Those in the practice of dentistry today have many options when it comes to building a practice. Should you work for an employer? Build your own? What about buy a practice? More and more, we see young dentists wishing to avoid private equity and buying out a retiring dentist’s practice. The amount of regulation imposed upon those entering into the dental practice arena can be staggering. Further, buying a dental practice requires many considerations that are unique to other areas of business. Understanding the purchase process will help protect your investment and could keep you from experiencing any unnecessary liability.
First, organize a team of specialized dental experts, such as a dental CPA, Professional Practice Lender, dental law attorney, and a practice consultant. Having a team of professionals guide you through all aspects of the deal will keep you on track, avoid potential issues, accomplish specific task items, and properly comply with any legal considerations. read more
By: Dave Davidson
On February 4, 2020, the Department of Justice announced a $1.5 million settlement with Southeastern Retina Associates, a 17 physician practice, with offices in Tennessee, Georgia and Virginia. The sole basis of the claim was the alleged misuse of the Modifier 25 billing code and charging for exams at higher levels than warranted. The claim was initiated by a whistleblower, who will receive $270,000 from the settlement.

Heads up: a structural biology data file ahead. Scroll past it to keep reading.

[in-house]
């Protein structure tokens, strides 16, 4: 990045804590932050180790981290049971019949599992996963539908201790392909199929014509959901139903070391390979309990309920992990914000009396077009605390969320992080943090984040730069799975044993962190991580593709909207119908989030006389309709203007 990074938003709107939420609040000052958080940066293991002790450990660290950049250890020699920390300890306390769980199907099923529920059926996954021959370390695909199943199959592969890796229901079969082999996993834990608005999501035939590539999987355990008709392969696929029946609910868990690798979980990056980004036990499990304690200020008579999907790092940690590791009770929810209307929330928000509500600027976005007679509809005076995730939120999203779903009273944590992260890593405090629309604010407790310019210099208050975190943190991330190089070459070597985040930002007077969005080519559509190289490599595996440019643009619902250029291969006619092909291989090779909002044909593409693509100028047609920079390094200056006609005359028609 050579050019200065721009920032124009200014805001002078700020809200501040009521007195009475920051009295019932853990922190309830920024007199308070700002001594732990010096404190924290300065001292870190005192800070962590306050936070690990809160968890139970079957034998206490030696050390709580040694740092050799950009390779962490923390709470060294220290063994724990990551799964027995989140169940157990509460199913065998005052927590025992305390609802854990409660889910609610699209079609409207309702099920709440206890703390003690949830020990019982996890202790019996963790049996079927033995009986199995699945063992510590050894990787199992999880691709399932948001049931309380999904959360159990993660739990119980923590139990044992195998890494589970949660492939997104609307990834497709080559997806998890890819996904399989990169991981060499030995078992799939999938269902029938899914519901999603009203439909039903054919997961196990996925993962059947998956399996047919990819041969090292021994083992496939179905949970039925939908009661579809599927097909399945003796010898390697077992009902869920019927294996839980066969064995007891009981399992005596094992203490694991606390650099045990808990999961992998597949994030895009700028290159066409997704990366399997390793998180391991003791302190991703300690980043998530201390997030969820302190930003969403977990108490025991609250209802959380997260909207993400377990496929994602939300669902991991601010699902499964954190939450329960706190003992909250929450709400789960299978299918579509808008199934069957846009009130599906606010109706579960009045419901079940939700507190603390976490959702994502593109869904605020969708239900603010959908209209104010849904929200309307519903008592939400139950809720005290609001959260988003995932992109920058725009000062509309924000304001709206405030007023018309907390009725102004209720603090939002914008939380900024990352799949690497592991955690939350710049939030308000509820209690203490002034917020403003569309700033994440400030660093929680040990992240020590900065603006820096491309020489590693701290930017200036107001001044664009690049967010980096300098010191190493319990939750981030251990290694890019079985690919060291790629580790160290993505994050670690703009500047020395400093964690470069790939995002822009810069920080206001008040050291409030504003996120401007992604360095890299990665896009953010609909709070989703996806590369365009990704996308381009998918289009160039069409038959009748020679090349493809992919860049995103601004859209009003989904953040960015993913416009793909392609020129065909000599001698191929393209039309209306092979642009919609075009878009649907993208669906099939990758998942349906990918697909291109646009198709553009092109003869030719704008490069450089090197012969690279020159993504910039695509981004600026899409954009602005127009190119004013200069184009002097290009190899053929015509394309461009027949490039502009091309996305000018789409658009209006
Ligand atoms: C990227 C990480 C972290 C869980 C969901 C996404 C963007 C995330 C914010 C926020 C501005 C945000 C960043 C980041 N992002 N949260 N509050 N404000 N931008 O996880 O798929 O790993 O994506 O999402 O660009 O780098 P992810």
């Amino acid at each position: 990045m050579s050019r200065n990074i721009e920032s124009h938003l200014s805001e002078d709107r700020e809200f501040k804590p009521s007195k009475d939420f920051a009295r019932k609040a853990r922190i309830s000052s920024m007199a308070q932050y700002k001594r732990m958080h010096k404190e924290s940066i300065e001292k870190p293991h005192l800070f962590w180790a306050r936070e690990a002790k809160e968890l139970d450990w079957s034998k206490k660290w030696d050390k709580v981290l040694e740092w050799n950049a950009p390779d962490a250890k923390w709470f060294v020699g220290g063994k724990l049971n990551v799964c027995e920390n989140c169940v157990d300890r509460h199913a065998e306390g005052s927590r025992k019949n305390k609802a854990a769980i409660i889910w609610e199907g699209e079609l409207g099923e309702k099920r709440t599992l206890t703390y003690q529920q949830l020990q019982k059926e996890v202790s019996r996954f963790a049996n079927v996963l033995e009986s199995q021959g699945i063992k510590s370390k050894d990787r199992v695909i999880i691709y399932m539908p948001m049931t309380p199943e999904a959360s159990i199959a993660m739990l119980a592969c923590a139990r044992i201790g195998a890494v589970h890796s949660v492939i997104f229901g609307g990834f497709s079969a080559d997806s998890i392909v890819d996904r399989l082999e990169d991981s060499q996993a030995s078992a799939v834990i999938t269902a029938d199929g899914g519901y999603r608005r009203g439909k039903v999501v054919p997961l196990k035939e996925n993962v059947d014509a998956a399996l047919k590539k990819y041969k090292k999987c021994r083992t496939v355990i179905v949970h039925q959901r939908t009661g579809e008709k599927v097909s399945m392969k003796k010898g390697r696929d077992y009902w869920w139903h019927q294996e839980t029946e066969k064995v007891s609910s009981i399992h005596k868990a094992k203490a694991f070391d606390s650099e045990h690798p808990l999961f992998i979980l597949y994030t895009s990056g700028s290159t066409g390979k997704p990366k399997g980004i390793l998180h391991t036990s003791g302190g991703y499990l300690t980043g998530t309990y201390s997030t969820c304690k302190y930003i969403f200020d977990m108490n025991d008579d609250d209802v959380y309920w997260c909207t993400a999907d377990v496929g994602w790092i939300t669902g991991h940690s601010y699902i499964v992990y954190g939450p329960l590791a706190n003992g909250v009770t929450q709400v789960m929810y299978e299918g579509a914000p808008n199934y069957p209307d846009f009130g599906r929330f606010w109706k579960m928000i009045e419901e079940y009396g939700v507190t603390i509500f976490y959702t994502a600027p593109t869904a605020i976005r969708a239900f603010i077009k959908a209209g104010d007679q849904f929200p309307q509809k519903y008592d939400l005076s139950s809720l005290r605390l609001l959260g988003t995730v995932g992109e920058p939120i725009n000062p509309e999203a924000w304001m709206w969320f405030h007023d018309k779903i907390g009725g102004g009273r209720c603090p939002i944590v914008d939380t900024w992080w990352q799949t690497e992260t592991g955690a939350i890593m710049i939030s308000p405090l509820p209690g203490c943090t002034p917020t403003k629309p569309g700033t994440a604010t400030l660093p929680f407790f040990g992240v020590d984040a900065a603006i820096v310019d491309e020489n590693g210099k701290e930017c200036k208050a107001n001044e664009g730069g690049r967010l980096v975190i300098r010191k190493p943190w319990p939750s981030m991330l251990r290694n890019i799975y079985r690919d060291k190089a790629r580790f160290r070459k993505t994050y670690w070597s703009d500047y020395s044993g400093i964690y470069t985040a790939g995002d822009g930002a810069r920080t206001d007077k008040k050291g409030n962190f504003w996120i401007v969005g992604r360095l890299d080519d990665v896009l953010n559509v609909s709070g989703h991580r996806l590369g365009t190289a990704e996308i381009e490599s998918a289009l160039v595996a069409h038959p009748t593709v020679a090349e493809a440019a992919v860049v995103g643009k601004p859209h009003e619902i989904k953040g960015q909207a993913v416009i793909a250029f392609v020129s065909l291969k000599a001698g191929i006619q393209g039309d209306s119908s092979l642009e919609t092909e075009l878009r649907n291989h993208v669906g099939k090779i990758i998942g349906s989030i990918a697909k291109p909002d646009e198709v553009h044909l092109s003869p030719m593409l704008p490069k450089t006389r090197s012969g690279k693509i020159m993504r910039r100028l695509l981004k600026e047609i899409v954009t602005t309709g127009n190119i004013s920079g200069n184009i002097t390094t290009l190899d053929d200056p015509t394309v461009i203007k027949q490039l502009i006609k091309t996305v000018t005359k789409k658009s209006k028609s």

Use and potential abuse of Modifier 25 is obviously not unique to retina surgeons. In fact, the modifier can be very beneficial to providers, since it allows for payment for those patient visits when the care provided exceeds the scope of the scheduled appointment. However, given the potential for abuse and the many watchful eyes of the government (the Southeastern Retina case was investigated by the U.S. Attorney’s Office, the HHS Office of Inspector General, the U.S. Office of Personnel Management, the FBI, and the Tennessee Attorney General’s Office) and wannabe whistleblowers, a periodic review of a provider’s billing practices is always a good idea. read more